M.Kh .: Chavez sought to restore a mixed economy in Venezuela, using state revenues – mainly from oil, of course – for infrastructure development, for health care, education, increasing employment and the standard of living of his voters.
What he failed to do was clean up the oil sector from embezzlement and universal bribery. And he could not stop the flight of capital of the oligarchy, the seizure of wealth by the oligarchy, its export abroad and the flight of the oligarchs themselves.
It was not “wrong.” It just takes a long time to stop the destruction of the economy – while the US uses sanctions and dirty tricks to counteract this.
AR: What do you think are the causes of the current economic crisis in Venezuela? Is this mainly due to the mistakes of Chavez and Maduro, or is the main cause of sabotage, subversive activities and US sanctions?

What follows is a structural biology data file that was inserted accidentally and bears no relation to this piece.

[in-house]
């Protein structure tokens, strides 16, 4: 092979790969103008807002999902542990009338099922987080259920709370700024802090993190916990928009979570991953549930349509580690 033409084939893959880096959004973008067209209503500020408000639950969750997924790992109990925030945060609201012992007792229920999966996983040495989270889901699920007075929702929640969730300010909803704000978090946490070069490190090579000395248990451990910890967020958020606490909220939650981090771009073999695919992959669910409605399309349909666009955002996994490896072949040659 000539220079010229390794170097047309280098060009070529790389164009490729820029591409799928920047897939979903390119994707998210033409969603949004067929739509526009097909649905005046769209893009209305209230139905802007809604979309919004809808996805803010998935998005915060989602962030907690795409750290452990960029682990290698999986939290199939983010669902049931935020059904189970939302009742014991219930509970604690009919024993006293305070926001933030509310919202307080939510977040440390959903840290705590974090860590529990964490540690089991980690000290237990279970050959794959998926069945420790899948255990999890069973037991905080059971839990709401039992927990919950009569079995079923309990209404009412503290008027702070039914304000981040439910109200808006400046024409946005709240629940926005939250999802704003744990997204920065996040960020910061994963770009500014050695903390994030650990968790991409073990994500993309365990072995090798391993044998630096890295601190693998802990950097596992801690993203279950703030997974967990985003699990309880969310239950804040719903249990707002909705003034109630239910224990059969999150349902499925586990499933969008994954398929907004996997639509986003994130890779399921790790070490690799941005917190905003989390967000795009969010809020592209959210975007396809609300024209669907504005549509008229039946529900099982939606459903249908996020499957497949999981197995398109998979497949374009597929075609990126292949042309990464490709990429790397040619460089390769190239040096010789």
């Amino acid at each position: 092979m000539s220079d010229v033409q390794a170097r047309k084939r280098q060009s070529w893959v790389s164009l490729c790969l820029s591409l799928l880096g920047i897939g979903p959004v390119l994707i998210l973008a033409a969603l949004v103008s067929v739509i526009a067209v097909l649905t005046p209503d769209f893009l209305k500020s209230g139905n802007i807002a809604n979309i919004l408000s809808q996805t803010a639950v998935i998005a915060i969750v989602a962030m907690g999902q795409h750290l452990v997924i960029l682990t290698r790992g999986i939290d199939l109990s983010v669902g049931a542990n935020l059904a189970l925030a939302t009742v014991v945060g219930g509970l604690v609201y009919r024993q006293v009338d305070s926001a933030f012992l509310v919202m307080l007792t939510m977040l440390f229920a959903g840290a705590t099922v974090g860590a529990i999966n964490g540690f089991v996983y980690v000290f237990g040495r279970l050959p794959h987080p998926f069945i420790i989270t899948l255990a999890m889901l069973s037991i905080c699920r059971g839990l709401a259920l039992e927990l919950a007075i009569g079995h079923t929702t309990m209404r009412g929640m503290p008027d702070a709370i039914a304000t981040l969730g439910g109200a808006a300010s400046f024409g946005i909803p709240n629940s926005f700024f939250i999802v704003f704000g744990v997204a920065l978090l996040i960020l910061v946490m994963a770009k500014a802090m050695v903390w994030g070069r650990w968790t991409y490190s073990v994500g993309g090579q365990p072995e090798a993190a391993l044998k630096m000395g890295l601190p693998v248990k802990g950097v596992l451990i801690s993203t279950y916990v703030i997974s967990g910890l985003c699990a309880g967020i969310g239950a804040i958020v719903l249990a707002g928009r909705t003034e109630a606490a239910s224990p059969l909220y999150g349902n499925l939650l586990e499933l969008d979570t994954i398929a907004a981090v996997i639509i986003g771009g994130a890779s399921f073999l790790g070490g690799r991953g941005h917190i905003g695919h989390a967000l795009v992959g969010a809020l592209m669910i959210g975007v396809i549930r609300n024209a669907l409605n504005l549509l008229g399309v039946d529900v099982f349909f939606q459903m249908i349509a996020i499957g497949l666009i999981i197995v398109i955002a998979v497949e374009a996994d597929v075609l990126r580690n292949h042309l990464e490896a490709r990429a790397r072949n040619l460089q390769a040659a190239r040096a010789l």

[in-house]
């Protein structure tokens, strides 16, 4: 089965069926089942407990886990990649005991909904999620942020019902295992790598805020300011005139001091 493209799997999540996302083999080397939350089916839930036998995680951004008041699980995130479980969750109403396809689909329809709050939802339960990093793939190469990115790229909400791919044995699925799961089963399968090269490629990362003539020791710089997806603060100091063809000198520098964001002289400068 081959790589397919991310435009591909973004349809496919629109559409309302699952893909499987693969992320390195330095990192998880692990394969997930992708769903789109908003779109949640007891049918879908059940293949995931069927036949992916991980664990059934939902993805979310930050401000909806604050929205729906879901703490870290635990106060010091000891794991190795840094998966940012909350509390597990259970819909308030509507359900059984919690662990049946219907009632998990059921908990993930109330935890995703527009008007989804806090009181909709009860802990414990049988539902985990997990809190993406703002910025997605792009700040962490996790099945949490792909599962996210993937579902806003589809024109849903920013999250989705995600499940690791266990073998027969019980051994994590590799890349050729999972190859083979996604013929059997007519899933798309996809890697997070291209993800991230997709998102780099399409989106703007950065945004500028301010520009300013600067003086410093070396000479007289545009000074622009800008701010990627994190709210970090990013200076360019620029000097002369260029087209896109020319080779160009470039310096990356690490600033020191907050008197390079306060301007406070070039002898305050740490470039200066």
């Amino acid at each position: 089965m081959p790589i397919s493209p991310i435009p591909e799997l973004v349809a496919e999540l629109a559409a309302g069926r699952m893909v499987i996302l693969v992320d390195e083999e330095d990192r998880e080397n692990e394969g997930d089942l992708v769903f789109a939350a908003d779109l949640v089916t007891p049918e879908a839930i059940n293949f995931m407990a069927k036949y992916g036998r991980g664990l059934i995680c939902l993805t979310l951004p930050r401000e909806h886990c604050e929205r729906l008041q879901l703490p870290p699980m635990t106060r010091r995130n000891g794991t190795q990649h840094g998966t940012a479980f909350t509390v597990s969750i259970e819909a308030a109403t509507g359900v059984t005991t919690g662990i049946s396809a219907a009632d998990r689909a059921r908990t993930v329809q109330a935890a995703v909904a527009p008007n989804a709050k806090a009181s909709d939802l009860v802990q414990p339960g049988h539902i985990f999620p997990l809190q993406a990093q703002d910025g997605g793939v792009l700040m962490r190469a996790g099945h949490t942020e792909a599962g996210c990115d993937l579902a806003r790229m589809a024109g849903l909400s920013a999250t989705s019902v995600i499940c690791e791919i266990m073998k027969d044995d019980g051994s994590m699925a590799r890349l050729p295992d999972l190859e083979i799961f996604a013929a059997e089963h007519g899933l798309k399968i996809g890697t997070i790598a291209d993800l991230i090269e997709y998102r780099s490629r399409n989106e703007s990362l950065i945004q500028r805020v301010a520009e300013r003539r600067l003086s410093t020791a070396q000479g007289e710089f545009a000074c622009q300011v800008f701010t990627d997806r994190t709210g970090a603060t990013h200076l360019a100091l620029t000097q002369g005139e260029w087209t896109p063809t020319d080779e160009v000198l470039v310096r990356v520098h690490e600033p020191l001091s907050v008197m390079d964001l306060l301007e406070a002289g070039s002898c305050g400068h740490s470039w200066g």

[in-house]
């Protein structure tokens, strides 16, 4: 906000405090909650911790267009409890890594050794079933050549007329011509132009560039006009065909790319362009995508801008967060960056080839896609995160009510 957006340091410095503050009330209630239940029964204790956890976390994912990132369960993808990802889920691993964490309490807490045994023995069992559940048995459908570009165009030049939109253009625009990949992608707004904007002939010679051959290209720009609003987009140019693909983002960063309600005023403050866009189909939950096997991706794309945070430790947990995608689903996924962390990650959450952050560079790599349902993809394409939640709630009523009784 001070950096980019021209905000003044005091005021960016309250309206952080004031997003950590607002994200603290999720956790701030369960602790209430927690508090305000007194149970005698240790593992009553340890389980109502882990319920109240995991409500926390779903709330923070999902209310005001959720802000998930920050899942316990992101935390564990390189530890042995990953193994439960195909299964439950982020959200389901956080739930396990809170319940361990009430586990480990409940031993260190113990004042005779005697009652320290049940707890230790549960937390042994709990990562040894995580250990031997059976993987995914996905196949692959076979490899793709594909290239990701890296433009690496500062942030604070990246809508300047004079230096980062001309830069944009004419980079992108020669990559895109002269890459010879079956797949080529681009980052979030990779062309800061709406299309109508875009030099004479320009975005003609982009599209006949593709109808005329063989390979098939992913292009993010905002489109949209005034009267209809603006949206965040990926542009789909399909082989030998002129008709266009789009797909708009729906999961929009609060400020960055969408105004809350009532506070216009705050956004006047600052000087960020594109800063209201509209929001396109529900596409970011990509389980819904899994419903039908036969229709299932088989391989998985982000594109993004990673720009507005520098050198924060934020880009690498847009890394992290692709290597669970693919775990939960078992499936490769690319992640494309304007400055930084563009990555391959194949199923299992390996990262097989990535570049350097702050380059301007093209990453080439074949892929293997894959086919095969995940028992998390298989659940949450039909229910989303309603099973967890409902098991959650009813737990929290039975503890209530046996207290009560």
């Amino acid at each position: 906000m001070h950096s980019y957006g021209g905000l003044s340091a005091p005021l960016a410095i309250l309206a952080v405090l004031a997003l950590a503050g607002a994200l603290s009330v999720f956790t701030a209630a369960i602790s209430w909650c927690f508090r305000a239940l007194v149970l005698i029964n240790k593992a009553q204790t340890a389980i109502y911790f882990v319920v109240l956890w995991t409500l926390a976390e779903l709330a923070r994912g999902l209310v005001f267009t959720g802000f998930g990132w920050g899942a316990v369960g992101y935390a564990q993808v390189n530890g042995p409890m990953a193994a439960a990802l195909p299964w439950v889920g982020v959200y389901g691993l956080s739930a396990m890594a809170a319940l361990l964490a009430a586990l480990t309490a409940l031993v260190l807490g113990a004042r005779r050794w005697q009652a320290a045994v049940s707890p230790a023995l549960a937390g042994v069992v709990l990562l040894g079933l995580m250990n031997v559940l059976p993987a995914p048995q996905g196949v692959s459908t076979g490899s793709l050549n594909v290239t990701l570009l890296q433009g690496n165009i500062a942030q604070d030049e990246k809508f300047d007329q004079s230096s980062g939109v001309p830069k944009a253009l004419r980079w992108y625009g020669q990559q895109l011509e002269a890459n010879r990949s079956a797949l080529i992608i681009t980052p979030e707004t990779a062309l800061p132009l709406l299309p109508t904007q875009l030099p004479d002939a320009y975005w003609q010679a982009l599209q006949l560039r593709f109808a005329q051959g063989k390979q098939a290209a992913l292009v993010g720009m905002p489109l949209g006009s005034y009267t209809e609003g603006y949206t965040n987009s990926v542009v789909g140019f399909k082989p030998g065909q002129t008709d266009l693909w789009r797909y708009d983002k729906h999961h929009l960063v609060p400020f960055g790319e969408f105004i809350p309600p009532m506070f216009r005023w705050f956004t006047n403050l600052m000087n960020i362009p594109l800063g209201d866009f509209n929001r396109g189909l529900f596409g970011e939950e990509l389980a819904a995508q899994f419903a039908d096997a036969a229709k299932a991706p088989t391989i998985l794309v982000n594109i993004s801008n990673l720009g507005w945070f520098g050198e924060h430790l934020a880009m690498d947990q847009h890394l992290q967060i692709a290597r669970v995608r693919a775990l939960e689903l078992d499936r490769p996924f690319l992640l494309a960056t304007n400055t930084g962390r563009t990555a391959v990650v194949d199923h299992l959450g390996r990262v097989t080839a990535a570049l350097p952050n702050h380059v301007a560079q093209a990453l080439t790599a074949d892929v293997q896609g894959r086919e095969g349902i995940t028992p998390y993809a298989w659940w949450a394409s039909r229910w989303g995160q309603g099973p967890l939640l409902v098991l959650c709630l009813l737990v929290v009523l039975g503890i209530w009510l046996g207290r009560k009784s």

MH: Chavez and Maduro could not pursue a policy in the interests of Venezuela and its economic independence without the United States provoking protests, conducting subversive activities and not applying sanctions. US foreign policy remains as focused on oil as it was when the US invaded Iraq under the Dick Cheney regime. The US policy is to treat Venezuela as a continuation of the US economy and, using the trade surplus in the oil sector, to spend the funds received in the United States or transfer savings to US banks.
By imposing sanctions that prevent Venezuela from accessing its bank deposits in the United States and to state-owned Citco assets, the United States prevents Venezuela from repaying its external debt. This pushes the country to default, which American diplomats hope to use as a pretext to deprive Venezuela of the right to dispose of its oil resources and confiscate its foreign assets. The hedge fund of Paul Singer did the same with Argentina’s foreign assets.
The United States acts against Venezuela just as they acted against Chile. Under Kissinger, Washington’s policy was to make the Chilean “economy shrill”. The United States uses Venezuela to produce a “demonstration effect.” They warn other countries: do not act in any way in your own interests if this prevents US investors from siphoning off the revenues of these countries.